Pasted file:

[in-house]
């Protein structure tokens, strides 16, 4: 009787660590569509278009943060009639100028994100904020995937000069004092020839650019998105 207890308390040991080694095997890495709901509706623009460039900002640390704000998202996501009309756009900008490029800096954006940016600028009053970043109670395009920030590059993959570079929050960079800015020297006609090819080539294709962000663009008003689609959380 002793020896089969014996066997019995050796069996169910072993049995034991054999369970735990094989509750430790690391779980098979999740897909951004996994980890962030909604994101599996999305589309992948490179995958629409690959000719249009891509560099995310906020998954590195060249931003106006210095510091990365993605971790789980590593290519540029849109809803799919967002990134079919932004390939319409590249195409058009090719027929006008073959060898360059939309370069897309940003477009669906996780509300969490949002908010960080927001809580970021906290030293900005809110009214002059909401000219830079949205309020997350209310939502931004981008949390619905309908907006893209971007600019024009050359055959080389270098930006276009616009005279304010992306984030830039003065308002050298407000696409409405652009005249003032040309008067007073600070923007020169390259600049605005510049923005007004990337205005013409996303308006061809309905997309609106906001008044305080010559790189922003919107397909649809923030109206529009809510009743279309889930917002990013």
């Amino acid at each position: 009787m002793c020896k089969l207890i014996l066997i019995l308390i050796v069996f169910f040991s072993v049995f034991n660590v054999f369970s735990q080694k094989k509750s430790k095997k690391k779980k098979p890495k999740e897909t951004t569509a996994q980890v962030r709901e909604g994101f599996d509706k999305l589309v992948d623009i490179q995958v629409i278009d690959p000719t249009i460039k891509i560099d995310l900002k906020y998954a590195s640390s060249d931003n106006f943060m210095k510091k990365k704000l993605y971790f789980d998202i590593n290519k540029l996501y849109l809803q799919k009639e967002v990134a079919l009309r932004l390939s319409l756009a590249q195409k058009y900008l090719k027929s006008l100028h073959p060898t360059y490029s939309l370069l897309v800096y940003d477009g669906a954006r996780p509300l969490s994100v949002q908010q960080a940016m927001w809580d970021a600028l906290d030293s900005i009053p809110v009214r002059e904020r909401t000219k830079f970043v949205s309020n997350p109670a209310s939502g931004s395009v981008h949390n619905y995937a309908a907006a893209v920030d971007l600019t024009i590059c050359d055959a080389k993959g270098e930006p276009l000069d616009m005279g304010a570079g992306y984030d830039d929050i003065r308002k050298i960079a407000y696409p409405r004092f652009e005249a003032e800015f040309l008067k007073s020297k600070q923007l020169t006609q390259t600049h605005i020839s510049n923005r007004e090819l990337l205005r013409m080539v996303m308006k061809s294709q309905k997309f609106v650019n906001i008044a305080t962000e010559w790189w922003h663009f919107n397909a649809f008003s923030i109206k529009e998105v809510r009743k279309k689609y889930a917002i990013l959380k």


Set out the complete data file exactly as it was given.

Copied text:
[in-house]
């Protein structure tokens, strides 16, 4: 009787660590569509278009943060009639100028994100904020995937000069004092020839650019998105 207890308390040991080694095997890495709901509706623009460039900002640390704000998202996501009309756009900008490029800096954006940016600028009053970043109670395009920030590059993959570079929050960079800015020297006609090819080539294709962000663009008003689609959380 002793020896089969014996066997019995050796069996169910072993049995034991054999369970735990094989509750430790690391779980098979999740897909951004996994980890962030909604994101599996999305589309992948490179995958629409690959000719249009891509560099995310906020998954590195060249931003106006210095510091990365993605971790789980590593290519540029849109809803799919967002990134079919932004390939319409590249195409058009090719027929006008073959060898360059939309370069897309940003477009669906996780509300969490949002908010960080927001809580970021906290030293900005809110009214002059909401000219830079949205309020997350209310939502931004981008949390619905309908907006893209971007600019024009050359055959080389270098930006276009616009005279304010992306984030830039003065308002050298407000696409409405652009005249003032040309008067007073600070923007020169390259600049605005510049923005007004990337205005013409996303308006061809309905997309609106906001008044305080010559790189922003919107397909649809923030109206529009809510009743279309889930917002990013």
């Amino acid at each position: 009787m002793c020896k089969l207890i014996l066997i019995l308390i050796v069996f169910f040991s072993v049995f034991n660590v054999f369970s735990q080694k094989k509750s430790k095997k690391k779980k098979p890495k999740e897909t951004t569509a996994q980890v962030r709901e909604g994101f599996d509706k999305l589309v992948d623009i490179q995958v629409i278009d690959p000719t249009i460039k891509i560099d995310l900002k906020y998954a590195s640390s060249d931003n106006f943060m210095k510091k990365k704000l993605y971790f789980d998202i590593n290519k540029l996501y849109l809803q799919k009639e967002v990134a079919l009309r932004l390939s319409l756009a590249q195409k058009y900008l090719k027929s006008l100028h073959p060898t360059y490029s939309l370069l897309v800096y940003d477009g669906a954006r996780p509300l969490s994100v949002q908010q960080a940016m927001w809580d970021a600028l906290d030293s900005i009053p809110v009214r002059e904020r909401t000219k830079f970043v949205s309020n997350p109670a209310s939502g931004s395009v981008h949390n619905y995937a309908a907006a893209v920030d971007l600019t024009i590059c050359d055959a080389k993959g270098e930006p276009l000069d616009m005279g304010a570079g992306y984030d830039d929050i003065r308002k050298i960079a407000y696409p409405r004092f652009e005249a003032e800015f040309l008067k007073s020297k600070q923007l020169t006609q390259t600049h605005i020839s510049n923005r007004e090819l990337l205005r013409m080539v996303m308006k061809s294709q309905k997309f609106v650019n906001i008044a305080t962000e010559w790189w922003h663009f919107n397909a649809f008003s923030i109206k529009e998105v809510r009743k279309k689609y889930a917002i990013l959380k």